The rapidly increasing real estate prices in many parts of the United States today continue to fuel interest in real estate investment. Many buyers view “fixer-upper” properties as particularly attractive propositions. By renovating rundown, dilapidated residential dwellings, aspiring real estate investors sometimes obtain significant financial returns.
Does this form of real estate investment always offer lucrative returns? Unfortunately, like many complex financial decisions, the best response to this question defies simple answers.
A Hot Real Estate Market Again
Two trends which contribute to interest in fixer-upper properties currently exist on the national real estate scene. First, interest rates remain attractively low. This fact means that more investors manage to qualify for loans to renovate rundown residential investment properties. Second, nationwide the prices of real estate have increased much faster than salaries. For instance, between 2012 and 2014, median wages rose by 1.3% yet median home price increases soared into the double digits, reaching 17%. Fewer Americans can afford to purchase a home today than three years ago.
In a few markets, home prices have zoomed to great heights compared with median income: Merced, California; Memphis, Tennessee; and Augusta, Georgia now boast sizzling residential property markets. A resurgence of interest in renovating fixer-upper properties typically emerges when real estate investors discover that buying and repairing bargain-priced homes sometimes yields high profits.
However, unfortunately, these trends do not always guarantee rosy results for investors attracted by the potentially lucrative returns. As an ROI increases, often risks increase substantially, too.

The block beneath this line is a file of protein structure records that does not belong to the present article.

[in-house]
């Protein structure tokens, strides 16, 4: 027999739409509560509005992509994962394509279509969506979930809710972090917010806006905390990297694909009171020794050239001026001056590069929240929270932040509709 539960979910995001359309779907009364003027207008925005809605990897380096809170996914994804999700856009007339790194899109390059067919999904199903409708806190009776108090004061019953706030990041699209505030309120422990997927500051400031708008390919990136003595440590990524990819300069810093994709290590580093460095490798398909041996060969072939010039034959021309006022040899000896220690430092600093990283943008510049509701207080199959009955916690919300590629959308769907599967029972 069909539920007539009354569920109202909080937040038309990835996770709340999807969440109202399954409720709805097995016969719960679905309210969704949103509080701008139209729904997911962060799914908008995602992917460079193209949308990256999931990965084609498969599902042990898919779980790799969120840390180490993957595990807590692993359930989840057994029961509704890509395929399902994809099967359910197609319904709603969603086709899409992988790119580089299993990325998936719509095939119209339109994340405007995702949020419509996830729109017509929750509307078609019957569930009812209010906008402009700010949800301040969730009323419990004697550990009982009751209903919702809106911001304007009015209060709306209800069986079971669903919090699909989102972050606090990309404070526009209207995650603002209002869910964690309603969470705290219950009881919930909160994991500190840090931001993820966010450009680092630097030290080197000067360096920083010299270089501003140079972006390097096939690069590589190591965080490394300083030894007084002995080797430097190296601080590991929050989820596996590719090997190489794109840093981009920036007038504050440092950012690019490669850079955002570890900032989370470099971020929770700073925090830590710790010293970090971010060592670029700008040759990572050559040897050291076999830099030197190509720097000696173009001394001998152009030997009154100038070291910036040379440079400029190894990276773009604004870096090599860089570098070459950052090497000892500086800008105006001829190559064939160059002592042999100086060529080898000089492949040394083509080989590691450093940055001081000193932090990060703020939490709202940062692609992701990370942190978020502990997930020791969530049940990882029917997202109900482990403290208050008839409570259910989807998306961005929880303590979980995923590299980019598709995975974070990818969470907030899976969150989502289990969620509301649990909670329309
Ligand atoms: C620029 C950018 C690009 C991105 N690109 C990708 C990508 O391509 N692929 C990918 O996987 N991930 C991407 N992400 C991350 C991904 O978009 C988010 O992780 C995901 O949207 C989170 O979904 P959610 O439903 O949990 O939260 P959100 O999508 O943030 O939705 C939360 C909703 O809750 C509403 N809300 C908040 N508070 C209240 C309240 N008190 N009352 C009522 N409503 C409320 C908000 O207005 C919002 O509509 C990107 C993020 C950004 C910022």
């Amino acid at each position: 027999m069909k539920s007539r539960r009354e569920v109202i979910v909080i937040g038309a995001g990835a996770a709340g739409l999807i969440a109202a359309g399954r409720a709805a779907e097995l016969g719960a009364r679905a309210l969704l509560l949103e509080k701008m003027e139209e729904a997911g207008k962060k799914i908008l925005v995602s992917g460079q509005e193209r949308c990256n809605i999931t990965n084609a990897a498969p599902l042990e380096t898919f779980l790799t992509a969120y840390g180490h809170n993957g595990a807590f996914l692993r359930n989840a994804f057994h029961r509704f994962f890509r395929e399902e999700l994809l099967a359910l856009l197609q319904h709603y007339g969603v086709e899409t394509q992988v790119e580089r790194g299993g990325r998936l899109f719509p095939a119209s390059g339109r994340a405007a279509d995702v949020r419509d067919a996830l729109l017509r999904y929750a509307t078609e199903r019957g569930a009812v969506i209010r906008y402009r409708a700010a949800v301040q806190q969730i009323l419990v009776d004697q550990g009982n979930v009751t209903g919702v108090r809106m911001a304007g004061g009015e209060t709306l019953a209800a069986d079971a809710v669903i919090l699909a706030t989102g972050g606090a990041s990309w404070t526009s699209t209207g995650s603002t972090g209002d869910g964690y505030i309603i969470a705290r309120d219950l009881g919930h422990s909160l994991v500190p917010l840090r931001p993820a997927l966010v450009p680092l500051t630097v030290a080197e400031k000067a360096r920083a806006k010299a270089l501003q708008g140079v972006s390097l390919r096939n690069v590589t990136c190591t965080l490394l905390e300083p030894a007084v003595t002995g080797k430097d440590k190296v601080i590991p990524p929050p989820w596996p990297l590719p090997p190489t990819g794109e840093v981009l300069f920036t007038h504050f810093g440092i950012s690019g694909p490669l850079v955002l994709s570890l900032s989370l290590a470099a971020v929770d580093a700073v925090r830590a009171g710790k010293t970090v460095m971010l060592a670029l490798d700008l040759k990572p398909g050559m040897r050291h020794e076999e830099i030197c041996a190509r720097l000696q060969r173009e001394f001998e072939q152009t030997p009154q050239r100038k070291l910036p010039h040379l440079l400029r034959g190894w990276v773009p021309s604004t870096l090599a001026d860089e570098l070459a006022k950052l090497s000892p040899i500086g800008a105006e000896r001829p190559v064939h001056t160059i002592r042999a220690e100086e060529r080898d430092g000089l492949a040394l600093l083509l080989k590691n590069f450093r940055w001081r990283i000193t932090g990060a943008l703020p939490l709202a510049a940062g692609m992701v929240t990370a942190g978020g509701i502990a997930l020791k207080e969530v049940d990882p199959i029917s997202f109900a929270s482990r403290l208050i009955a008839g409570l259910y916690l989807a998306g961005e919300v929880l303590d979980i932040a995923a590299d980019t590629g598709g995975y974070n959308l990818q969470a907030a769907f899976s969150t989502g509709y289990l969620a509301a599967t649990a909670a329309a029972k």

A fixer-upper home with sound systems that requires superficial repairs alone may indeed offer an excellent investment property. Additionally, some buyers reap substantial returns by purchasing bargain homes, living in them as they undertake repairs, and eventually reselling the property for a higher price. Purchasers with special skills, such as plumbers or electricians, sometimes reap huge returns investing in fixer uppers selectively.
Exercising a Cautious Approach
For instance, many investors discover that a “fixer-upper” advertised using loaded terms such as “must sell”, “needs TLC” or the ever-popular “Handyman Special” carries those descriptors for a very good reason. Renovating properties with damaged or missing home systems usually proves expensive.
A buyer may discover that numerous problems in a bargain property ultimately make repairing the home so costly that the investor benefits more by seeking only the underlying land or lot value upon resale. In a rising real estate market, that strategy may offer an attractive ROI. However, if prices fall again, a purchaser who invests in a rundown home may regret the initial buying decision.
Real estate investors need to exercise caution when purchasing properties for renovation and resale. For every success story in this field, cautionary tales exist, too.